Trevor Siddoway

Member Article

Apprenticeships - collaboration could be the way forward

By Trevor Siddoway, Commercial Manager, SONE Products Ltd

The uncertain economy continues to impact on many financial decisions both within the home and in business, so it is hardly surprising that companies are finding it difficult to commit to the responsibility of taking on apprentices when many have such a short work horizon - let alone the years of financial (and moral) obligation that come with appointing apprentices.

This stagnation has huge implications for the UK’s ability to confidently bid for new work and attract inward investment, let alone the region’s ability to pull its economic weight.

The idea of sharing an apprenticeship by collaborating with another, non-competing or complementary organisation is therefore a possibility well worth exploring and we are pleased to have done so.

In my company’s situation, SONE Products in Stanley, it was not because we had difficulty committing to the financial outlay, nor do we suffer from a short work horizon, but as a company operating within the specialised area of polymer processing, the appropriate level of tuition was not available for our apprentices at the local college, due to insufficient demand for this type of course.

What we required was a way of devising our own framework but working with a larger organisation to use their resources as a platform for delivering the necessary training and qualifications.

In discussion at an industry networking event, we were delighted to discover a company that fitted the bill perfectly - an organisation with much larger resources and established relationships with industry – Siemens Energy Service(Siemens).

Based in east Newcastle, Siemens possesses a Skills Funding Agency contract of its own and is a recognised and highly successful provider of training for engineering apprentices. Siemens is inspected for the quality of its training in the same way as a further education college, but the difference lies in the breadth of knowledge and practical skills that Siemens can provide from its vast industrial site where apprentices are able to gain a really broad range of skills such as the ability to make machined parts, health & safety awareness, fork lift truck driving and a general commercial awareness backed by business management skills.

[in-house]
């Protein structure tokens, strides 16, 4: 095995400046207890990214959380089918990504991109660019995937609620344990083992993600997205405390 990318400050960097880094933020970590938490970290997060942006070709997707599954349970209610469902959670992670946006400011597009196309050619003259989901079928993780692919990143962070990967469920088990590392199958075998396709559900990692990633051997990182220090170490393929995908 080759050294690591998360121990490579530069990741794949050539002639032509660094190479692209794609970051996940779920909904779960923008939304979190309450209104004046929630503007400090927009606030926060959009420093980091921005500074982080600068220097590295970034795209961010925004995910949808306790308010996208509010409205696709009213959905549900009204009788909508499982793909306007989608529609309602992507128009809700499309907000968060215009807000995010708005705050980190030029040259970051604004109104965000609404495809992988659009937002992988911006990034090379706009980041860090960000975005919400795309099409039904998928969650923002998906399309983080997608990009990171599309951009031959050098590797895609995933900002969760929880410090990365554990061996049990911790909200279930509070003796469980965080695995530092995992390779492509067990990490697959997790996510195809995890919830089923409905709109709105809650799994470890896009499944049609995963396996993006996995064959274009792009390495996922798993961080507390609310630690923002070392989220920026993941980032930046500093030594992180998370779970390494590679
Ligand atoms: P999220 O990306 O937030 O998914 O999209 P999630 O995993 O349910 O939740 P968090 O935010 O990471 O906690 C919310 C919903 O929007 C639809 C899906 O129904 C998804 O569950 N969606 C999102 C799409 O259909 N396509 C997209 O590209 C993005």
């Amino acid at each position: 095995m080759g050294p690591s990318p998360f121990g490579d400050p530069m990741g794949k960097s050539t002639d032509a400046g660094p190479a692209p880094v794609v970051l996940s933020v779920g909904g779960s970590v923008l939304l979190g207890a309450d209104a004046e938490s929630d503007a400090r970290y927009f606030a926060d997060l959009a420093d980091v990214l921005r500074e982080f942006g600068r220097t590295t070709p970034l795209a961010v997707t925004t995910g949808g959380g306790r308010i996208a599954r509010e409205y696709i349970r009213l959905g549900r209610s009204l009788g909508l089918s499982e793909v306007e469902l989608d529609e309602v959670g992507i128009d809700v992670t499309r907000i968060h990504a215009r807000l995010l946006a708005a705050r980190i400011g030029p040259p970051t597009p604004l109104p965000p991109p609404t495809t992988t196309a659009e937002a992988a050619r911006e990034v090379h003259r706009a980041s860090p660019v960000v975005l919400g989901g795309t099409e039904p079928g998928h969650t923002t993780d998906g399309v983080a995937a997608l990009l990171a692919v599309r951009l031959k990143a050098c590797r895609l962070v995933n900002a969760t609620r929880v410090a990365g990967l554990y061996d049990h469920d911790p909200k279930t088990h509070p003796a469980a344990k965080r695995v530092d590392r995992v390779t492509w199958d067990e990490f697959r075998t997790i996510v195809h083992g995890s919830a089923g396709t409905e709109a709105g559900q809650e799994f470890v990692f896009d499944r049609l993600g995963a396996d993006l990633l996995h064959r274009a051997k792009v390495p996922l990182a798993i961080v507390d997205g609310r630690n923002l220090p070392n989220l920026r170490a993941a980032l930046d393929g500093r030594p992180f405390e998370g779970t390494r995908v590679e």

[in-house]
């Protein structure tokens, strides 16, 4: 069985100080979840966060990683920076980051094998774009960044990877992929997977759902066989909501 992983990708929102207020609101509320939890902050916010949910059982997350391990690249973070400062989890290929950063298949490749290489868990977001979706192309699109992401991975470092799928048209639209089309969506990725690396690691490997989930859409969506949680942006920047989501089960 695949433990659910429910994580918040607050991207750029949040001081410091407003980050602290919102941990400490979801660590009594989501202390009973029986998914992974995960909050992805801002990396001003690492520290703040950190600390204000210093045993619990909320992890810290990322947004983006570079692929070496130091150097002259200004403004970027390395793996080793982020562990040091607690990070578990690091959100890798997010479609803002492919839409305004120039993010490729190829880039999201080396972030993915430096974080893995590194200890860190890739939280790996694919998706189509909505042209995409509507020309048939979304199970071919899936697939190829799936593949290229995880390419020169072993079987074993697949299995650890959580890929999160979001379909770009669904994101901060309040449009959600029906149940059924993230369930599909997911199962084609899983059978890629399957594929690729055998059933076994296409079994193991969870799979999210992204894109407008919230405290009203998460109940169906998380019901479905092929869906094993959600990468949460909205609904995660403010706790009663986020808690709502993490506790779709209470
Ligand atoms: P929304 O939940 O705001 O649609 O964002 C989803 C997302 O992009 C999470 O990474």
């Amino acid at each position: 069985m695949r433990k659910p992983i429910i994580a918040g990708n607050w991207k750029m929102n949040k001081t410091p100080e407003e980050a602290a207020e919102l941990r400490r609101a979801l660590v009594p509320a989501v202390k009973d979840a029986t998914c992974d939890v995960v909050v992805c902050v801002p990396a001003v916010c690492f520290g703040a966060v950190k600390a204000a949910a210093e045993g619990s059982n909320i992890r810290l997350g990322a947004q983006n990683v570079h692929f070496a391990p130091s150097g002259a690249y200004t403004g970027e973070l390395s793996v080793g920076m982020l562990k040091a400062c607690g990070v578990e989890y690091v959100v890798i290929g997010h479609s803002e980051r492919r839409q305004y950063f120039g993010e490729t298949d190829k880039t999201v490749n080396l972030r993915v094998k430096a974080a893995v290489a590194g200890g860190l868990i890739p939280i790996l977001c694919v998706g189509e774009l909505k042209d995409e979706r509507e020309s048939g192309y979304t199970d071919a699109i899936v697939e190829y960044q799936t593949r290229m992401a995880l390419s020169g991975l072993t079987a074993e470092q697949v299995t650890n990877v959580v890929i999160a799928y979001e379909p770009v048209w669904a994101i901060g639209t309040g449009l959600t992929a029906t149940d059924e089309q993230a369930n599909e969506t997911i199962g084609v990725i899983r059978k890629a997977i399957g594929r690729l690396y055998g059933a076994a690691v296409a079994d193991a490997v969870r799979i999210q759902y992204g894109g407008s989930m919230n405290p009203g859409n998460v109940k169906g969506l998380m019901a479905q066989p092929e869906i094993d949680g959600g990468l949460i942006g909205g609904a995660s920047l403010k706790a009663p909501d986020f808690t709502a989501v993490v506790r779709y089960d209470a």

This newly formed partnership with Siemens is allowing SONE, under a Service Level Agreement, to offer a structured apprenticeship scheme of its own over three years.

The cost for the qualification is borne by Siemens under its Skills Funding Agency contract and now we are able to offer young people the opportunity to commence a career with us in a technical role.

As part of our apprenticeship partnering scheme, we are offering a unique opportunity for individuals to complete a three year engineering apprenticeship in which they learn the skills needed to start a career path as a fully qualified electro mechanical or polymer technician with recognised experience behind them.

The programme comprises two parts: Thirty weeks of knowledge based study at college where apprentices study towards a BTEC National Diploma, followed by 42 weeks of practical training with Siemens. Those who successfully complete part one will be offered a further 18-month programme of on the job training at our manufacturing facility, gaining experience and seeing first-hand the challenges that come with running a modern manufacturing facility.

If we as a region are to thrive in the future, attracting new blood into our engineering industry is vital. I realise that not every company finds itself in such a fortunateposition but it is well worthwhile to consider this type of approach if your budgets are stretched or if you cannot find the right standard of training on your doorstep. Young people, keen to launch their careers, need all the help we can give them.

This was posted in Bdaily's Members' News section by Leigh Chelton .

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